name a machine-readable name used to reference this Discovery Proxy name a machine-readable name used to reference this Discovery Proxy
in provisioning. in provisioning.
hr-name an optional human-readable name which can appear in hr-name an optional human-readable name which can appear in
provisioning, monitoring and debugging systems. Must be unique provisioning, monitoring and debugging systems. Must be unique
within a Discovery Domain. within a Discovery Domain.
public-key a public key that identifies the Discovery Proxy. This certificate a certificate that identifies the Discovery Proxy. This
key can be shared across services on the Discovery Proxy Host. certificate can be shared across services on the Discovery Proxy
The public key is used both to uniquely identify the Discovery Host. The public key in the certificate is used both to uniquely
Proxy and to authenticate connections from it. identify the Discovery Proxy and to authenticate connections from
it. The certificate should be signed by its own private key.
private-key the private key corresponding to the public key. private-key the private key corresponding to the public key in the
certificate.
source-ip-addresses a list of IP addresses that may be used by the source-ip-addresses a list of IP addresses that may be used by the
Discovery Proxy when connecting to Discovery Relays. These Discovery Proxy when connecting to Discovery Relays. These
addresses should be addresses that are configured on the Discovery addresses should be addresses that are configured on the Discovery
Proxy Host. They should not be temporary addresses. All such Proxy Host. They should not be temporary addresses. All such
addresses must be reachable within the Discovery Domain. addresses must be reachable within the Discovery Domain.
public-ip-addresses a list of IP addresses that a Discovery Proxy public-ip-addresses a list of IP addresses that a Discovery Proxy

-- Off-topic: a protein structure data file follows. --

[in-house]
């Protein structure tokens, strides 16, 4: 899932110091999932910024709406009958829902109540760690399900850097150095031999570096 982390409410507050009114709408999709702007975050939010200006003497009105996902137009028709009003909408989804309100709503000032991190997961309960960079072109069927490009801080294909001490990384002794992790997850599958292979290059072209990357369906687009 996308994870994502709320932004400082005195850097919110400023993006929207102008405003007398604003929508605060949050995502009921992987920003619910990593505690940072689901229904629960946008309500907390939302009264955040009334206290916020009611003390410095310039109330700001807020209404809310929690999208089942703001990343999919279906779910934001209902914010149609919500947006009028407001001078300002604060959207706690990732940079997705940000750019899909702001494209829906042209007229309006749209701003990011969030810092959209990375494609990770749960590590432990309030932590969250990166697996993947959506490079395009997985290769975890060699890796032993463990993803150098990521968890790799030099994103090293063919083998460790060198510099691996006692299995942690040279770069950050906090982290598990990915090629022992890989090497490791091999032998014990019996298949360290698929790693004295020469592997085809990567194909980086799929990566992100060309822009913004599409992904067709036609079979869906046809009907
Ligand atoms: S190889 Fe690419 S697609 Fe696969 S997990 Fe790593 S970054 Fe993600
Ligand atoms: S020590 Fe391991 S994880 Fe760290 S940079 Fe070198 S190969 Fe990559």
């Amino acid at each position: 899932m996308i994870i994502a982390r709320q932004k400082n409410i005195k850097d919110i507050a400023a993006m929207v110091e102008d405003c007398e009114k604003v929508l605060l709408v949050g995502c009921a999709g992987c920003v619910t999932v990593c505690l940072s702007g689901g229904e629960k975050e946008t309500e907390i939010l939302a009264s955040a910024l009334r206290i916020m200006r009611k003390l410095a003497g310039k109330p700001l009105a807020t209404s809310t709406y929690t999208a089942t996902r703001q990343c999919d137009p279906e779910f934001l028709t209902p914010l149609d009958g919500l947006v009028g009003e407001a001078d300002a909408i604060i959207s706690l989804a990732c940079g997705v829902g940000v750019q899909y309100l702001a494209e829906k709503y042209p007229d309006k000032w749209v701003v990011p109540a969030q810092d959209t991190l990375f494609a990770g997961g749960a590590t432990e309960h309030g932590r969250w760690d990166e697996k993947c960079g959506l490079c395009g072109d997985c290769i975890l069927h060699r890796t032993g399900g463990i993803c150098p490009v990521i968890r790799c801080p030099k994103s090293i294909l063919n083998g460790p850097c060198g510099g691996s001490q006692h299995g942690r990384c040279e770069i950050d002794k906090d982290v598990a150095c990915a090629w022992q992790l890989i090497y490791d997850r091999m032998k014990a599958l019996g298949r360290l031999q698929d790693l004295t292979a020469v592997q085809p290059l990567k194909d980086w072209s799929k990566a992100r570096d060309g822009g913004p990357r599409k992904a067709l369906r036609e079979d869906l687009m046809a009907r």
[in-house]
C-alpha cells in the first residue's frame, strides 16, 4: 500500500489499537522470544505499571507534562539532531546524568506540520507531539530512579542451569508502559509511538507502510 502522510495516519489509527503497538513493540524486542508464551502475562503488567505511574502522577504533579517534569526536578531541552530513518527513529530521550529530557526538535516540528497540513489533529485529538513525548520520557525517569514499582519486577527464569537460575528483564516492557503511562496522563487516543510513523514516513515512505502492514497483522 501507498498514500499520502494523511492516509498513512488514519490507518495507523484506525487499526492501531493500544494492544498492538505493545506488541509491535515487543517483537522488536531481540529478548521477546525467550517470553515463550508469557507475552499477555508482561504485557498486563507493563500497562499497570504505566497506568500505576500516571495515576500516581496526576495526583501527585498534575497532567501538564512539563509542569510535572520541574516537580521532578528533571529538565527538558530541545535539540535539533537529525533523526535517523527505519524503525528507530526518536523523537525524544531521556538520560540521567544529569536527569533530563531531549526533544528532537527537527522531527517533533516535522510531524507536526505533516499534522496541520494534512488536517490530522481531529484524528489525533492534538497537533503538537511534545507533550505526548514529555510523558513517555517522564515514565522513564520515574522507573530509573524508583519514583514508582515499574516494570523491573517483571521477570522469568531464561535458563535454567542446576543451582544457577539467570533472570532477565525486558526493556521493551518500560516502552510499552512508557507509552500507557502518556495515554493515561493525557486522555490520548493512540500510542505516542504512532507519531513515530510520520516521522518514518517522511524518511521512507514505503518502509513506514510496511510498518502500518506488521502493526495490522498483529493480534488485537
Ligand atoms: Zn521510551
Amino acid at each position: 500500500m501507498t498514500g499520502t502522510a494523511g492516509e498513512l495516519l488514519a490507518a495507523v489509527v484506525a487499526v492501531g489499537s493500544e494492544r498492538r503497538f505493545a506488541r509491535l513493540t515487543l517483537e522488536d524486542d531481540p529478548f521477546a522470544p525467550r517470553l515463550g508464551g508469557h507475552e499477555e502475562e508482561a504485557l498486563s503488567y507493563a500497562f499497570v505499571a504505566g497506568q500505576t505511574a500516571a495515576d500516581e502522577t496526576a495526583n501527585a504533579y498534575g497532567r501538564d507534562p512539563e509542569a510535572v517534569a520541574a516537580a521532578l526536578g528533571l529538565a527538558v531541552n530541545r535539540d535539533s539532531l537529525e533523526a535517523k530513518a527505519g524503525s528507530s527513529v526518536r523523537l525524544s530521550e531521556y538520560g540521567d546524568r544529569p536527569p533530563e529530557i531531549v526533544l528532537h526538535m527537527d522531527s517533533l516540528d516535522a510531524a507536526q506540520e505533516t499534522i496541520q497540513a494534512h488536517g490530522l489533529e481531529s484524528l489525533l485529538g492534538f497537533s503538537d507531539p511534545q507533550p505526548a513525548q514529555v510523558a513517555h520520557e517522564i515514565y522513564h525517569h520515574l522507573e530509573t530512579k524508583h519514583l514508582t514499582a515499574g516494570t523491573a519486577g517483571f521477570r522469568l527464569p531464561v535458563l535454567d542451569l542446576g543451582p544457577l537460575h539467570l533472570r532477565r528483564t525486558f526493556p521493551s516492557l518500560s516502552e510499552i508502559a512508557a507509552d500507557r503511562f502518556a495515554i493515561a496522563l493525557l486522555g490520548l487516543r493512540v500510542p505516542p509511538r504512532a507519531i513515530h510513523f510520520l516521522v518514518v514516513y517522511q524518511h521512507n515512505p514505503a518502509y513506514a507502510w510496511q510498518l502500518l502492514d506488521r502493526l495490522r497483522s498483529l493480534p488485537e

listens on to receive requests from clients. This is not used for listens on to receive requests from clients. This is not used for
interoperation with Discovery Relays, but is mentioned here for interoperation with Discovery Relays, but is mentioned here for
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The description of a Discovery Relay consists of: The description of a Discovery Relay consists of:
name a required machine-readable identifier used to reference the name a required machine-readable identifier used to reference the
relay relay
hr-name an optional human-readable name which can appear in hr-name an optional human-readable name which can appear in
provisioning, monitoring and debugging systems. Must be unique provisioning, monitoring and debugging systems. Must be unique
within a Discovery Domain. within a Discovery Domain.
public-key a public key that identifies the Discovery Relay. This certificate a certificate that identifies the Discovery Relay. This
key can be shared across services on the Discovery Relay Host. certificate can be shared across services on the Discovery Relay